Earlier this morning we noted that the Mexican Peso was plunging once again - very close to all-time record lows - as fears spread that Ford's decision yesterday to cancel a $1.6 billion plant may become the norm following president-elect Trump's tweet that "this is just the beginning."
Thank you to Ford for scrapping a new plant in Mexico and creating 700 new jobs in the U.S. This is just the beginning - much more to follow— Donald J. Trump (@realDonaldTrump) January 4, 2017
And here is the peso:
And while many senior politicians within the Mexican government dismissed Trump's campaign speeches as empty rhetoric, per the Associated Press, Ford's cancellation of it's $1.6 billion auto plant has served as a "much needed wake-up call" that shows that Trump has far greater leverage "than what Mexican elites thought until recently."
"Trump leaves Mexico without 3,600 jobs," read the headline on El Universal. "Ford's braking jolts the peso," said Reforma, referring to the Mexican currency's nearly 1 percent slump following the news.
Two weeks before inauguration, the scuttling of the planned Ford factory and Trump's pressure on General Motors should be a "much-needed wake-up call," said Mexico analyst Alejandro Hope.
It shows "how much actual leverage Trump has within specific companies, which is far greater than what Mexican elites thought until recently," Hope said. "They claimed that at the end of the day economic interests would prevail over political messaging. That's clearly not the case."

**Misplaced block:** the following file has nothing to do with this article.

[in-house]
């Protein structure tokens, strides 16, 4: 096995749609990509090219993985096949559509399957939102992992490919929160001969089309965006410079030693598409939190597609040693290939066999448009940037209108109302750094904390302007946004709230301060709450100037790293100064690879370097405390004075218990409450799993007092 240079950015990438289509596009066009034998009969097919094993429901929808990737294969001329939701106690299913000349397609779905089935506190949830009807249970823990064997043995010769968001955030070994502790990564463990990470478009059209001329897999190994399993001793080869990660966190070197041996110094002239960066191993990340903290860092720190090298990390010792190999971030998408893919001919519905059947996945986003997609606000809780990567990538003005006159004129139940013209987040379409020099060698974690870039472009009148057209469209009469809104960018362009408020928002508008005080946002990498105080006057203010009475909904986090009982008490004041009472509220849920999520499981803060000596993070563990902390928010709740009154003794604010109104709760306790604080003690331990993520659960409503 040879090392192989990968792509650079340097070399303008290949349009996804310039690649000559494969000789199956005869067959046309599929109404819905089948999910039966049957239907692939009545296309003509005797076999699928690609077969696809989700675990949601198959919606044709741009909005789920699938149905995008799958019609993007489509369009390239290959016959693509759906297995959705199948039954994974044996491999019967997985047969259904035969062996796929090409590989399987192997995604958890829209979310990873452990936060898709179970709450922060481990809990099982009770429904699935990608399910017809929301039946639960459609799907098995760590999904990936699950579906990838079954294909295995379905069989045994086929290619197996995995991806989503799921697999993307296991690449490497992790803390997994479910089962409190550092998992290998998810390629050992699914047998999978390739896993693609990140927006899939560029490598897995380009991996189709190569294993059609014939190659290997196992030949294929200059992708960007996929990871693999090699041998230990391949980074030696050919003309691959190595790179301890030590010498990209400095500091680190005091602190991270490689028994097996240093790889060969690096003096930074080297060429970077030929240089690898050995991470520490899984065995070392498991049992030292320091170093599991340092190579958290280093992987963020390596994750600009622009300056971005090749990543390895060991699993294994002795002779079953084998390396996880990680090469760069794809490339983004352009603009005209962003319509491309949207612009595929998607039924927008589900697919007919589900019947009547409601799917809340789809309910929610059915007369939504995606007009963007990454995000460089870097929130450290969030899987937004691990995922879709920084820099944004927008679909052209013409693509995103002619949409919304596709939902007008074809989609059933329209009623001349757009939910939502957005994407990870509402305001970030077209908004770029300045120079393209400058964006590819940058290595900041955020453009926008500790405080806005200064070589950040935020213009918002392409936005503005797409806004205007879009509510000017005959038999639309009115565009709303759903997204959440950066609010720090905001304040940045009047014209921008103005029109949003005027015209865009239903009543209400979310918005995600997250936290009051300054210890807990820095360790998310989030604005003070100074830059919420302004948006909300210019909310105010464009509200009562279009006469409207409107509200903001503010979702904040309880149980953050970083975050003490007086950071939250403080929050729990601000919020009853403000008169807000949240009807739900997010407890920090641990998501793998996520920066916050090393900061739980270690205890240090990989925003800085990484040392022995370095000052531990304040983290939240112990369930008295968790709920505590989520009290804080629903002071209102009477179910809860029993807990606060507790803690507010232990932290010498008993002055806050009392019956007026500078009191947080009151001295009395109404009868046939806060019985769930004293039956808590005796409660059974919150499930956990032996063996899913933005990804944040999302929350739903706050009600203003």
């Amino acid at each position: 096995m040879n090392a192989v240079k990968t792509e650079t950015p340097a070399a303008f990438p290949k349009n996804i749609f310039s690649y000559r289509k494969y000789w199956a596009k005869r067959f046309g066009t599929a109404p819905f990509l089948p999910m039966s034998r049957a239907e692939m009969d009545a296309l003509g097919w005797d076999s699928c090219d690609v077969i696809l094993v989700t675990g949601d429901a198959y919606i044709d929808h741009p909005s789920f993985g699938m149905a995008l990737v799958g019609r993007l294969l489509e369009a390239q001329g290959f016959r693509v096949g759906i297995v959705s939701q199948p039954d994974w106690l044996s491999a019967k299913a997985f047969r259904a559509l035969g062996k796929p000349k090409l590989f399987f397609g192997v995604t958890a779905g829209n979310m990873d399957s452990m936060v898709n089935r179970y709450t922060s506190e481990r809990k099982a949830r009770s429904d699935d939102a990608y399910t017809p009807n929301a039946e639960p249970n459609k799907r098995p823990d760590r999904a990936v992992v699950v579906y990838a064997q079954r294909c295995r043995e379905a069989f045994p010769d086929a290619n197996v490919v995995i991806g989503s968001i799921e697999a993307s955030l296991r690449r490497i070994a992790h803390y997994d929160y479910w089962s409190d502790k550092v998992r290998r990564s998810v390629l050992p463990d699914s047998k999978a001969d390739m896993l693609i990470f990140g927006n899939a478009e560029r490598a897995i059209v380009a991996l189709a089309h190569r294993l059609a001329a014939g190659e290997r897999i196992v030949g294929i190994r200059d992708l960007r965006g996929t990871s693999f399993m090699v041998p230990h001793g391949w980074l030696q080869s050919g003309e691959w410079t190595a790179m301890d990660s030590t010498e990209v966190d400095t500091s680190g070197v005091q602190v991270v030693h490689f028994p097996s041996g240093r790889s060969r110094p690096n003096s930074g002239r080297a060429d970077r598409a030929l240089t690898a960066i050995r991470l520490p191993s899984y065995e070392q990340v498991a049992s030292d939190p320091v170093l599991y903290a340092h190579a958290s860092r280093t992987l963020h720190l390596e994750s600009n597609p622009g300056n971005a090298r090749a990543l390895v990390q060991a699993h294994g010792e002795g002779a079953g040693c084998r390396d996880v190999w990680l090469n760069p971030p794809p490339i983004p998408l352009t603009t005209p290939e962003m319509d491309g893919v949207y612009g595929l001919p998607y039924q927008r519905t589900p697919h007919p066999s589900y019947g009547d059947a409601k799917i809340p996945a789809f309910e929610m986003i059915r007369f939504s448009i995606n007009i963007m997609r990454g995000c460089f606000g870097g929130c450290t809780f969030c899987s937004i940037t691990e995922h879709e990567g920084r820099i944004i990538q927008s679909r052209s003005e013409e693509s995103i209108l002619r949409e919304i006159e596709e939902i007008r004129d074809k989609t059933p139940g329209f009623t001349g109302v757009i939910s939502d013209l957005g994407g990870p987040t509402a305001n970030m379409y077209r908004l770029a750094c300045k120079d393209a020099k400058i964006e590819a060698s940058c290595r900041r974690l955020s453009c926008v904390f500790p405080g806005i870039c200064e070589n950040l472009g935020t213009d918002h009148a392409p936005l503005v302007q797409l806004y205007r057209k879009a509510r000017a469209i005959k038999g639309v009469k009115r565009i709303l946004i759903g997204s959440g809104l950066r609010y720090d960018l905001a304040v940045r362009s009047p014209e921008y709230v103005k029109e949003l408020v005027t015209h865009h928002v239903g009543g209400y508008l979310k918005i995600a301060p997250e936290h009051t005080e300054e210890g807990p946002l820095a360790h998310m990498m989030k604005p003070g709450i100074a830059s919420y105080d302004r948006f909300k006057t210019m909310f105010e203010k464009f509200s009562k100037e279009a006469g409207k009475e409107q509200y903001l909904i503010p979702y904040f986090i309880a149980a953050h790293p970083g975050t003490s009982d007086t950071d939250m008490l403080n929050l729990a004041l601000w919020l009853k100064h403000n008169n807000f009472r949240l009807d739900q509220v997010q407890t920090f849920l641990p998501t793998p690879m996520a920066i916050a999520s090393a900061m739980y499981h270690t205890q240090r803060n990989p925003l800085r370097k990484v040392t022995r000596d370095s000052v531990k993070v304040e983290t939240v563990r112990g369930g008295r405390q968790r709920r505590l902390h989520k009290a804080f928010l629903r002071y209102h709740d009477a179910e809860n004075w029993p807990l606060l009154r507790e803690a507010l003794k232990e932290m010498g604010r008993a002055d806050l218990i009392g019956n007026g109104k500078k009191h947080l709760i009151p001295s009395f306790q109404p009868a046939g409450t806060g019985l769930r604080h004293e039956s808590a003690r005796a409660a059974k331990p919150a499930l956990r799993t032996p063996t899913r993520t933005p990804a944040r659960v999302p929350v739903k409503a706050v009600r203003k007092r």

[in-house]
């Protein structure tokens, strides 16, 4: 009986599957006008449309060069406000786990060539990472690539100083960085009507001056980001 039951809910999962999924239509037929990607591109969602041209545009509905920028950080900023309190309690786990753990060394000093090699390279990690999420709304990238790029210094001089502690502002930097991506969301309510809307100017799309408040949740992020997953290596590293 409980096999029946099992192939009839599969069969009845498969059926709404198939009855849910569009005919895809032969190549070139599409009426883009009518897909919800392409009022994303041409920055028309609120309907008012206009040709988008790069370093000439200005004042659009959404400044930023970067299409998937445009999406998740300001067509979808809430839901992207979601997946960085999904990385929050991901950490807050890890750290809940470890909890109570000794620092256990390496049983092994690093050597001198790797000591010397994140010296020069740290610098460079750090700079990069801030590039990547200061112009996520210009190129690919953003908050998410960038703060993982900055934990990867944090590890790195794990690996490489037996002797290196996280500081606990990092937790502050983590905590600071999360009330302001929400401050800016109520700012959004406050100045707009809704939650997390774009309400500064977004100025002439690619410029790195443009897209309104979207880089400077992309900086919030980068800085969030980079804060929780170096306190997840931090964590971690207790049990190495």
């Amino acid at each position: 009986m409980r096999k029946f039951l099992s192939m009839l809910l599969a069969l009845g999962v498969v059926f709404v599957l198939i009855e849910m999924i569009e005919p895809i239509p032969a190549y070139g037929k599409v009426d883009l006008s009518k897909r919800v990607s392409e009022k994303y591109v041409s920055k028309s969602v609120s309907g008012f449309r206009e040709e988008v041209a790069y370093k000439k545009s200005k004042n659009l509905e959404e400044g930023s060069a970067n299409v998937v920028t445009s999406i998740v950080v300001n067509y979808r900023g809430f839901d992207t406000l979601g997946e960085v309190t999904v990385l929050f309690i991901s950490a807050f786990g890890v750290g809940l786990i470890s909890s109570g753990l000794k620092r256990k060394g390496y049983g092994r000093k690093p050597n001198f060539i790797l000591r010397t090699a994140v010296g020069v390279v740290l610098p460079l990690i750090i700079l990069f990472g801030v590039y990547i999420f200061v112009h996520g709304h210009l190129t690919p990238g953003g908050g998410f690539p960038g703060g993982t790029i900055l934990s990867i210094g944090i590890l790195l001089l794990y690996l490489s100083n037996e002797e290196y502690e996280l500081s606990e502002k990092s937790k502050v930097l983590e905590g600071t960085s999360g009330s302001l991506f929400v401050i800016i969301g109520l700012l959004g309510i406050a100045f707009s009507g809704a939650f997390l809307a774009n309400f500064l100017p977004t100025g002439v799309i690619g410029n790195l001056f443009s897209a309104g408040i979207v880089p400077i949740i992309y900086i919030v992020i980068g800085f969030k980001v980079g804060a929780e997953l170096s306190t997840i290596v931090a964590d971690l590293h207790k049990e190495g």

All of which has caused some level of panic within the Mexican political and media spheres from the elites who are slowly realizing that when Trump says he wants to disrupt the status quo by renegotiating NAFTA and building a border wall, "he means it"....as completely shocking as it may be that a politcian might actually mean what he says.
In an editorial, El Universal also recalled the deal Trump struck in December with Carrier to keep 800 of 1,300 jobs at an Indiana furnace factory from being sent to Mexico, in return for millions of dollars in tax incentives. It also implicitly criticized the Mexican government's response to the incoming administration.
"Mexico loses thousands of jobs with no word on a clear strategy for confronting the next U.S. government which has presented itself as protectionist and, especially, anti-Mexican," the paper wrote. "Trump will try to recover as many U.S. companies that have set up in Mexico as possible. He will try to make them return at whatever cost, through threats or using public resources."
"Ford's decision is indicative of what awaits the economies of both countries," the daily La Jornada said. "For ours a severe decrease in investment from our neighboring country, and for the U.S. a notable increase in their production costs."
Hope said more decisions like Ford's are likely to come. And while the loss of a single planned plant probably does not fundamentally change the U.S.-Mexico economic relationship, "it certainly shows that the idea that the status quo was entrenched was false."
"This should put us on notice that when he says that he wants to renegotiate NAFTA, he means it," Hope said.
As we pointed out a few days ago, with Trump scoring new victories with every passing day, the question no longer seems to be whether or not Vicente Fox will pay for the "f**king wall," but rather, how he'll pay for it...cash or credit, Mr. Fox?